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**See also**: Sum of a Convergent Geometric Series.

## What is an Infinite Sequence?

An **Infinite Sequence** (sometimes just called a *sequence*) is a function with a domain of all positive integers. In beginning calculus, the range of an infinite sequence is usually the set of real numbers, although it’s also possible for the range to include complex numbers.

## Infinite Sequence Formula

The **general form** of an infinite sequence is

*f*(1), *f*(2), *f*(3),…*f*(n),…

Where:

- … = “Goes on and on until infinity,”
- n = a positive integer (the input),
- f(n) = a real number (the output).

An alternate notation uses subscripts:

**a _{1}, a_{2}, a_{3},…a_{n},…**

The meaning is the same: For example, a_{1} is equivalent to *f*(1).

## Examples

A simple example of an infinite sequence is 1, 4, 9, 16, 25, …. The elements here (a.k.a. the range) are called the **terms of the sequence**.

Note that you can’t just write down a list of numbers and call it a “sequence”. It has to be a *function*. That is, there must be some kind of **pairing** between the inputs (the positive integers in the domain) and outputs (the real numbers in the range). In the simple example above, the pairing is “x squared”:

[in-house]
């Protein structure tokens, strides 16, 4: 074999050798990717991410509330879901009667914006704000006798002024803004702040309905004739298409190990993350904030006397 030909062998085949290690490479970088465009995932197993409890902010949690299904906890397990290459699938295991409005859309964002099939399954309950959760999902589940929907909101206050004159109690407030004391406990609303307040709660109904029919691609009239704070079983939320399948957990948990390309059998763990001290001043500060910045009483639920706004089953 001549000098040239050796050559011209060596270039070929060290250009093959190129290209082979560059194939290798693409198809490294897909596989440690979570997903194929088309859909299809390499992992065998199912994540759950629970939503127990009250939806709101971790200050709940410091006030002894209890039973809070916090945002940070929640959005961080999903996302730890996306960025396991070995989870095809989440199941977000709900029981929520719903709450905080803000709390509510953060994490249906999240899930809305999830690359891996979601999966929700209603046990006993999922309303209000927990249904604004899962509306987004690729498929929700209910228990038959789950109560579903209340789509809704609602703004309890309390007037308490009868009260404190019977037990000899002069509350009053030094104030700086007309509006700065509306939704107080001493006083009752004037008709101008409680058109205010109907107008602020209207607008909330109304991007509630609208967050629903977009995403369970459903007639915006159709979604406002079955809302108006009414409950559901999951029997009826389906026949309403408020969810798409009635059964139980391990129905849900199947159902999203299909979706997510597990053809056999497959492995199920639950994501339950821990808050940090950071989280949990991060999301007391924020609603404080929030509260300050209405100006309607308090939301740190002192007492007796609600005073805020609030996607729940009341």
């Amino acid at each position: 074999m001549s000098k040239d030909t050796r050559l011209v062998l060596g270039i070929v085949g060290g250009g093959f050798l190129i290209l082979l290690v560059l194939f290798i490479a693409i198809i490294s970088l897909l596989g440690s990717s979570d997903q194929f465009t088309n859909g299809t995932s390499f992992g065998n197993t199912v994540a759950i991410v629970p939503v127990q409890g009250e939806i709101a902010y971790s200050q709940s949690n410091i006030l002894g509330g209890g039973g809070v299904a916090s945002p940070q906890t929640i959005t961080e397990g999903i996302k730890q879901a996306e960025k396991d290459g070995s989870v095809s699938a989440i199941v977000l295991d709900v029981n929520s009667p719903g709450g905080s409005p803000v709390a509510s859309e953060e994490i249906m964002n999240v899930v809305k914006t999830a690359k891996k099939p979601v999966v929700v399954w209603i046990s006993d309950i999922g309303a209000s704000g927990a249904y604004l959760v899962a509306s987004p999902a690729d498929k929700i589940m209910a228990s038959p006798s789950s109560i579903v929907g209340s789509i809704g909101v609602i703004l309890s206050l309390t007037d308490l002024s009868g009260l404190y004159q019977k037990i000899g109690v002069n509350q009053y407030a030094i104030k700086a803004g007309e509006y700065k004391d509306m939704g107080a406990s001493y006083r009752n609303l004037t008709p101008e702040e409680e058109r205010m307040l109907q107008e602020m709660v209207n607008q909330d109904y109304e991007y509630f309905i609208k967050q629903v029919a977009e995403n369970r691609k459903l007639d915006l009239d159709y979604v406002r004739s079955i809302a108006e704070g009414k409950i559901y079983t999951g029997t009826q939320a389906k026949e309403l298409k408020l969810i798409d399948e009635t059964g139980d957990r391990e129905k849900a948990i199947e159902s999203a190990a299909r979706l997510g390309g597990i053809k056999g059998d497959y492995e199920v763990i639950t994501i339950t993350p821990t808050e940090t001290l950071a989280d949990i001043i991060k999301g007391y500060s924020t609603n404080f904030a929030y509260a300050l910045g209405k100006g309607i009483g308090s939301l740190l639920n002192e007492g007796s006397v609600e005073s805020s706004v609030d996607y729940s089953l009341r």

- 1
^{2}= 1, - 2
^{2}= 4, - 3
^{2}= 9, - 4
^{2}= 16, - 5
^{2}= 25.

and so on.

Order makes a difference with an infinite sequence. For example, you can reorder the list:

2, 4, 8, 16, 32, …

as

2, 8, 4, 16, 32,…

Which makes two different infinite sequences.

## Limit of an Infinite Sequence

An infinite sequence has a limit if the *n*th term (a_{n}) converges to a constant L as n gets very large. As a formula, that’s:

If the terms *don’t *approach a limit, the sequence diverges.

An infinite sequence with one term repeated has that term as limit. This sounds obvious, but it’s one property of infinite limits that becomes important in mathematical theory (for example, in topology).

## Infinite Geometric Sequence

A **geometric sequence** is one where the common ratio is constant; an **infinite geometric sequence** is a geometric sequence with an infinite number of terms. For example:

- 4, 12, 36 is a geometric sequence (each term is multiplied by 12, so r = 12),
- 4, 12, 36,… is an infinite geometric sequence; the three dots are called an ellipsis and mean “and so forth” or “etc. etc. etc.”

## What is an Infinite Series?

An **infinite series** is a series that keeps on going until infinity. For example, 1 + 1 + … or 1 + 2 + 3 +…. In notation, it’s written as:

*a*_{1} + *a*_{2} + *a*_{3} + ….

The dots (or *ellipsis*) mean that the number of terms are infinite.

Obviously, if you have an infinite number of terms, it would be impossible to actually write out those terms (it would take you an infinite amount of time!), so summation notation is usually preferred:

## Why are Infinite Series Useful?

Infinite series are useful for **finding approximate solutions** when a problem can’t be expressed in terms of a known function, or where there isn’t a closed-form or exact solution. For example, many differential equations don’t have solutions of known functions or elementary functions; Those solutions can be expressed as infinite series (Bach, 2018).